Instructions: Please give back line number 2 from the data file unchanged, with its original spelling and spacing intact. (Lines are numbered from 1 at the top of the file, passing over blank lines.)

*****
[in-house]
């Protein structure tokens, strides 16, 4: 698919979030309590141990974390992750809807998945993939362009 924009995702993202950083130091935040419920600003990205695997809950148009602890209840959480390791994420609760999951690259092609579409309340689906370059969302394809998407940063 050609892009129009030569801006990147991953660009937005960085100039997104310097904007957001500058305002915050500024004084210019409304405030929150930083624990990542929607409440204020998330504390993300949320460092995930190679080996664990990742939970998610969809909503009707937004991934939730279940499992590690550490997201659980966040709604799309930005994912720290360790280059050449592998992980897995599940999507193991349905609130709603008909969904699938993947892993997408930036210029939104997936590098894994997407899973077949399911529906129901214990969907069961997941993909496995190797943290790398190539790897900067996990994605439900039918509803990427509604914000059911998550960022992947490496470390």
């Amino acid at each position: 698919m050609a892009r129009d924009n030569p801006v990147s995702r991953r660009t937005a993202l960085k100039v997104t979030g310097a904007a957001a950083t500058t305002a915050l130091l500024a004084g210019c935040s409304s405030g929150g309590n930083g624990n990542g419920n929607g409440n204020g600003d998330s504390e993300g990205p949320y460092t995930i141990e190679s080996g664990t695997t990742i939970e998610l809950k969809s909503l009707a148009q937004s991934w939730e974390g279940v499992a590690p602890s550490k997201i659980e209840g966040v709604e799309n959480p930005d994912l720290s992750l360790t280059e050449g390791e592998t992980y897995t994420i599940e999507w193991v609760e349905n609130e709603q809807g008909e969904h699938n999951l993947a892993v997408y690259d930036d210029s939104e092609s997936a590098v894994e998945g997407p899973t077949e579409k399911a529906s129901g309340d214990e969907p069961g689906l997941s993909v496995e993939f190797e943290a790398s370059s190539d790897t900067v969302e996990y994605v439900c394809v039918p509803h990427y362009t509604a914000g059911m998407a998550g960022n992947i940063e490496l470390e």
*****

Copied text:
């Protein structure tokens, strides 16, 4: 698919979030309590141990974390992750809807998945993939362009 924009995702993202950083130091935040419920600003990205695997809950148009602890209840959480390791994420609760999951690259092609579409309340689906370059969302394809998407940063 050609892009129009030569801006990147991953660009937005960085100039997104310097904007957001500058305002915050500024004084210019409304405030929150930083624990990542929607409440204020998330504390993300949320460092995930190679080996664990990742939970998610969809909503009707937004991934939730279940499992590690550490997201659980966040709604799309930005994912720290360790280059050449592998992980897995599940999507193991349905609130709603008909969904699938993947892993997408930036210029939104997936590098894994997407899973077949399911529906129901214990969907069961997941993909496995190797943290790398190539790897900067996990994605439900039918509803990427509604914000059911998550960022992947490496470390």